This past weekend, after waiting what seemed like forever, my copy of Quinn Rollins, Play like a Pirate arrived. I filled a glass of lemond with the Care Bear, Funshine on it. Sat down on my new couch by the window and started reading. Like all the other Teach Like a Pirate books, it was filled with amazing ideas, lessons and a few things I never thought of, well one I had thought of. As we know, its Pi Day once again and I was planning on some fun ideas around Pi or pie, depending on what type of educator you are and after I turned to the Trading Cards chapter in PlayLap. I was taken a step back and a light bulb went off above my head.
Rollins talked about using Trading Cards in the classroom from students creating their own characters with stats, abilities and more. I have used this idea before when I first stepped into education back in 2011. I used the Trading Card app and had students create their own review trading cards for authors of poetry and literature. Well, dicing things up a bit and taking both a cue from Rollins and eXPlore like a Pirate’s Michael Matera I decided add some gamification and my 3D printing of Peler Beads to create some awesome Pi Day learning.
- Using Perler Beads, Quixels or if you have a 3D printer, create set of trading card tokens. I say tokens because if you know RPG or card games like Magic the Gathering, Yugioh or Pokemon. Tokens can be used as combinations with cards to power them up or create new character substitutes from them. Each student creates their own Trading Card Token with one player who had the Pi logo power up card. Once students have completed their tokens. They have a match up to combine the tokens and create a power-up or new character using the tokens.
- Students then present their new token to the classroom and the Pi wild token holder adds to one of the pieces of the token to power it up using Pi. In the example is with the raspberry token, using Pi, the student group must now use the a Raspberry Pi in their classroom to create a project or lesson with their said tokens. If it was the Fire Mushroom token with the raspberry, students could create a raspberry pie collection game similar to Dokey Kong or by pass the Raspberry Pi all together and make a game using Super Mario Maker focusing around mushroom power ups to create a GameJam for the classroom.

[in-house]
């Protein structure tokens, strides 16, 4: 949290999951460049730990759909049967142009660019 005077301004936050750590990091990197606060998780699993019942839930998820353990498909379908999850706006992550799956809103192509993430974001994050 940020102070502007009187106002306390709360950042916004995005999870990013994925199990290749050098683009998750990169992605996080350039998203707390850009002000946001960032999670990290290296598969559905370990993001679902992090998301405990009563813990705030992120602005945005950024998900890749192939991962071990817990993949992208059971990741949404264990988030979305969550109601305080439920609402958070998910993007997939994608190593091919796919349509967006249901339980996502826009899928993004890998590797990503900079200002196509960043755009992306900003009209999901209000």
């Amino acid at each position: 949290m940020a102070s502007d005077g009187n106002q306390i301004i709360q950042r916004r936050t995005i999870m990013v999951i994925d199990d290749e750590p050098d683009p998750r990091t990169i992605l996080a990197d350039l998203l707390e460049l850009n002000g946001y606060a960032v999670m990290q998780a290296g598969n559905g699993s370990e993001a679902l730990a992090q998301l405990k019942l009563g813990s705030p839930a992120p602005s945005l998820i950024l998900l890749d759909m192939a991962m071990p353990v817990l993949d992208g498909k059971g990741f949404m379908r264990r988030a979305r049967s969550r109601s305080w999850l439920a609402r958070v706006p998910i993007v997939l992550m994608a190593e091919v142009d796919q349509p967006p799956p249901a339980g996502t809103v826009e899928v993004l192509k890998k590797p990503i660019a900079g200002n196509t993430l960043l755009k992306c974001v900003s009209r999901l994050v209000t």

- Students who don’t get the Pi trading card token have to create a lesson using the trading card combos they have created, but it must have a mathematics theme to it. In this case with Lugi and Andy the Android, students can create a numbers game similar to Hundreds on Google Play. Where the student group must make a game where players have to use based numbers to reach 100 and then break it back down to get back to 100 again.
- Another idea is for ST Math achievement GameJam, where students try to achieve higher levels on ST Math and have their tokens became achievement badges for students to trade and use for future trading card games. After all, the reason why the name: “trading card” came about was that collectors traded cards they already had or did not want for cards they did want or could use for future games.
- A final way to create some Pi Day fun is to create geometric puzzles by creating Tetris magnets for students. In this case, Napstablook is trapped on one side of the room and has to reach, Flowy the Flower on the other side to exchange MP3 music. Students are given only a certain number of Tetris pieces that they have to use to have Nap reach Flowy. If you know the game, Undertale. You know that Nap has low self-esteem and looks for inspiration from others. Students could take the Tetris shapes and make the symbol for Pi and have Napstablook answer what it is. In doing so, raising his self-esteem and floating over to Flowy to exchange the music. Or simply create a path for Nap to take to Flowy. Students could also get creative by creating a ladder and slide out of the Tetris pieces or having Napstablook solve math problems using Apps like Explain Everything or Geoboard. There is no wrong way to do it, its about tapping into creativity and spreading the love of Pi to the classroom.
These are a few ways you can have some fun in the classroom for Pi Day this year, give it a try and have fun.